Born in London in the 1940s, Martin emigrated to Australia aged 16 by a Big Brother Movement organised by his local church. This is where he lived for the next 40 years, starting a family and working in various agricultural jobs.
In 2003, Martin went to Thailand where he met his second wife and thought that he had finally met his happy ever after. Then due to a tsunami, he spent two years searching for his wife’s family who were missing and also lost a cafe he was just about to open before the tsunami hit. Again, Martin worked very hard to get a job teaching English and Social Studies.
Just as he was getting back on his feet, he lost his wife to cancer. Martin later discovered that he too had cancer and had multiple tumours on his face. Having had 3 operations, Martin was told he could not return to his old job teaching due to his new “scary” appearance. Martin told us that appearance is very important in Thai culture.
Martin had a further setback when hoping to retire in Australia where his children are still living. However, according to Australian Immigration Martin was not a resident of Australia and he did not qualify for residency. Martin had no other option at this point but to return to the UK much to his children’s horror. They were very worried about him.
He came here with £900 and stayed in a cheap hostel whilst trying to sort out his pension. No country that Martin had lived in seemed to be able to support him. Martin ended up rough sleeping with 11p in his pocket before he was referred to us at Shelter From The Storm.
Martin’s been with us for a month and he has just received his pension. He is so excited to finally settle down in a house in the Lake District.
Now when asked to describe how he feels in three words: ‘Brilliant, Lucky, Excited’.
We are so happy for you Martin, and wish you all the best. Congratulations and we’ll miss you!
Forget Mad Max, we’ve got Mad Mike:
Michael Mercer, great friend of SFTS, has recently become a Guinness World Record holder, all in aid of the shelter. Against all better judgement, he accepted the challenge to complete the London Marathon (all 26.2miles!) wearing a sleeping bag. We’re very proud of him completing the course in 4 hours 20 minutes and raising over two thousand pounds. If anyone else would like to do something equally daredevil, please contact us at SFTS Record Breakers HQ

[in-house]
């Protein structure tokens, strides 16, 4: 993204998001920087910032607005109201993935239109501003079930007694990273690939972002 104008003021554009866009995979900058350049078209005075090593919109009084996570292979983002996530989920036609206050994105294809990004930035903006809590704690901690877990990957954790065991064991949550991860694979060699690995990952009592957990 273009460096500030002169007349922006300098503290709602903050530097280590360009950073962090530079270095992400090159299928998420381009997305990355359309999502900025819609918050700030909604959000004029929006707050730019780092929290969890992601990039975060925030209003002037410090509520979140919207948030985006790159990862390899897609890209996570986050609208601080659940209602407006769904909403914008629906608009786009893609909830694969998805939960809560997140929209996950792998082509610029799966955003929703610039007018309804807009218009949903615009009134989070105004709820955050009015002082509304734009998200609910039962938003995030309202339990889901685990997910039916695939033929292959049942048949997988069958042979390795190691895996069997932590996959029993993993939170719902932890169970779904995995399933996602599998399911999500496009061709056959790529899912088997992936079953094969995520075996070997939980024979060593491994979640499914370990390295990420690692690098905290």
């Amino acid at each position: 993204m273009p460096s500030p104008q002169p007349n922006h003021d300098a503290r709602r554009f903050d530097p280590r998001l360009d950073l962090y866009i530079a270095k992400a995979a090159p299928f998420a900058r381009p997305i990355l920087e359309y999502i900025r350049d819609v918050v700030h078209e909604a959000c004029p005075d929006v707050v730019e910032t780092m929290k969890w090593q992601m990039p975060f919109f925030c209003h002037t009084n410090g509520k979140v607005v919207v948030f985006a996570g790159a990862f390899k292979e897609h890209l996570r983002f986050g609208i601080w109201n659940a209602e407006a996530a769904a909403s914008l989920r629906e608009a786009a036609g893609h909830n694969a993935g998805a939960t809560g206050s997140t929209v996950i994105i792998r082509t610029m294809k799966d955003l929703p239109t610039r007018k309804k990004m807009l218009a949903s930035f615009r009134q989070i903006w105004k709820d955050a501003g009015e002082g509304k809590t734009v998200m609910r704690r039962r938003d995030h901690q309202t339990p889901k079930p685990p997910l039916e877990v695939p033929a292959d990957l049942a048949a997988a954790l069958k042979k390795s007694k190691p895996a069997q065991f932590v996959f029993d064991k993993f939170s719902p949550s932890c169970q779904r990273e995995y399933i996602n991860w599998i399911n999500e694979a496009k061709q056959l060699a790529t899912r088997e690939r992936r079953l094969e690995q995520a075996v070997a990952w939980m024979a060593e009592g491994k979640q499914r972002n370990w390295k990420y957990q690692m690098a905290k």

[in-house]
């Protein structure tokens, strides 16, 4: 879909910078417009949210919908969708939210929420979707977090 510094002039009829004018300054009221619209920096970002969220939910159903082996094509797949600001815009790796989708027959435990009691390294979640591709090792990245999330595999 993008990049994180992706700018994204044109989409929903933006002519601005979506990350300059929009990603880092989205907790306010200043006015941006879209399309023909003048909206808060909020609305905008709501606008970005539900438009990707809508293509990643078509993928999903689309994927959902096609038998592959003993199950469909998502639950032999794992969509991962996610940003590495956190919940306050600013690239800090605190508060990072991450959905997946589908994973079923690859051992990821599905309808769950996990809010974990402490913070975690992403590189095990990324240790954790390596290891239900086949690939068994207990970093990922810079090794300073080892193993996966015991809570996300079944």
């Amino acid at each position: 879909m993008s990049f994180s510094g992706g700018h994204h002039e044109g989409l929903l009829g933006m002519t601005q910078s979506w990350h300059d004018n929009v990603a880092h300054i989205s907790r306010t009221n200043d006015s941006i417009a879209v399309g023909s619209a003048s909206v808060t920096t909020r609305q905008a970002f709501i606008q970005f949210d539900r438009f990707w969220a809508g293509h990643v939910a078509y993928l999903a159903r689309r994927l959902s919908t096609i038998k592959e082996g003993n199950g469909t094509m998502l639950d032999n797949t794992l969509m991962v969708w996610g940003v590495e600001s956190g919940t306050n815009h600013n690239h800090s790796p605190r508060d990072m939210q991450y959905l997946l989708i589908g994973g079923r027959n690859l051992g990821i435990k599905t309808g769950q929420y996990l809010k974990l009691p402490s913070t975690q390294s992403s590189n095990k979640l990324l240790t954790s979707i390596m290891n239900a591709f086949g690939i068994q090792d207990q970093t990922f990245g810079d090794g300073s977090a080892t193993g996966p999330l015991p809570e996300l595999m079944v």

Our Hackney Half Marathon Superstars. Team SFTS SMASHED IT this year and raised over eight thousand pounds. We counted them out and we counted them all back in. Lots of sore knees but no serious injuries – phew! Magnificent effort guys!
I first became interested in volunteering at Shelter from the Storm after a friend reminded me that anyone can help to make a difference in their community. And at the shelter, I believe I’m doing just that!
Since volunteering here I have encountered an extremely loving and supportive community of volunteers all working to help out the guests. I’m also impressed by the support that the guests show one another; there is a real feeling of family!
And although the shelter keeps the guests safe I think everyone knows what the real solution is: building more social housing!
As a trainee lawyer, I’ve been interested to hear about the shelter’s in house legal clinics. They sound like an innovative way of helping the guests receive sound legal advice and am hoping to use my skills to help out wherever possible.
I knew from the age seven that I was a girl but when I told my parents they laughed it off, they just thought I was gay! At fourteen I finally made my move to transition; I just started dressing as a girl, as far as I was concerned I was a girl. I dropped out of school at twelve because of bullying and attended a referral unit, but that was even more brutal. From twelve to fourteen I was unschooled till they sent me to stay with an aunt in Margate where I had to play ‘straight’, which was soul destroying. Back then you couldn’t start testosterone blockers and oestregen treatment till you were eighteen and I was twenty-one before I could eventually start hormone therapy.
Mum and Dad have been very supportive and chilled about my identity but I have a troubled relationship one of my brothers. A few weeks ago we had a horrible fight and I was kicked out. I was street homeless for a week and it was really scary. People offered me drugs, they offered me a roof over my head in return for sex; it was terrifying!
When The Albert Kennedy Trust referred me to SFTS I was pretty anxious but as soon as I arrived I was made really welcome, everyone is relaxed and kind; I feel safe now. I don’t want to leave in the mornings because who knows what’s going to happen on the street?
The shelter is helping me look for work and accommodation and I’m trying to finish my Music and Performance course at college. I’m determined to fulfil my dream of becoming a music teacher; it may take a bit of time, but I know I’ll get there in the end.
We’d like to say a huge thank you to David Sumners who is stepping down as a trustee after four and a half amazing years. David has helped steer us through our transition to becoming one of the most highly regarded charities in our field. We wish you the very best of luck for the future.